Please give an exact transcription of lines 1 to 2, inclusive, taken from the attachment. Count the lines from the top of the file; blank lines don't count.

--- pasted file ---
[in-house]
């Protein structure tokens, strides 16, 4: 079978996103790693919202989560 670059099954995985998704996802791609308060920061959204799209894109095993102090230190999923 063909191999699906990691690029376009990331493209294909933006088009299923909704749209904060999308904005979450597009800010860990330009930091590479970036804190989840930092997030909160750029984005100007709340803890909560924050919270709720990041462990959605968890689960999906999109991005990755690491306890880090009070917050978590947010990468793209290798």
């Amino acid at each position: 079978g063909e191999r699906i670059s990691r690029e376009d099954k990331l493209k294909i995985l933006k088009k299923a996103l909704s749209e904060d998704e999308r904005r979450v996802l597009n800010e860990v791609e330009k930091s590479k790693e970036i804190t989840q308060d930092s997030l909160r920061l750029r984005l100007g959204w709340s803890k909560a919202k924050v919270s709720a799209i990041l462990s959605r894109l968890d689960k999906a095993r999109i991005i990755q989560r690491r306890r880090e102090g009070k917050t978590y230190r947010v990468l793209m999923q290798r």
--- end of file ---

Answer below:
[in-house]
């Protein structure tokens, strides 16, 4: 079978996103790693919202989560 670059099954995985998704996802791609308060920061959204799209894109095993102090230190999923 063909191999699906990691690029376009990331493209294909933006088009299923909704749209904060999308904005979450597009800010860990330009930091590479970036804190989840930092997030909160750029984005100007709340803890909560924050919270709720990041462990959605968890689960999906999109991005990755690491306890880090009070917050978590947010990468793209290798």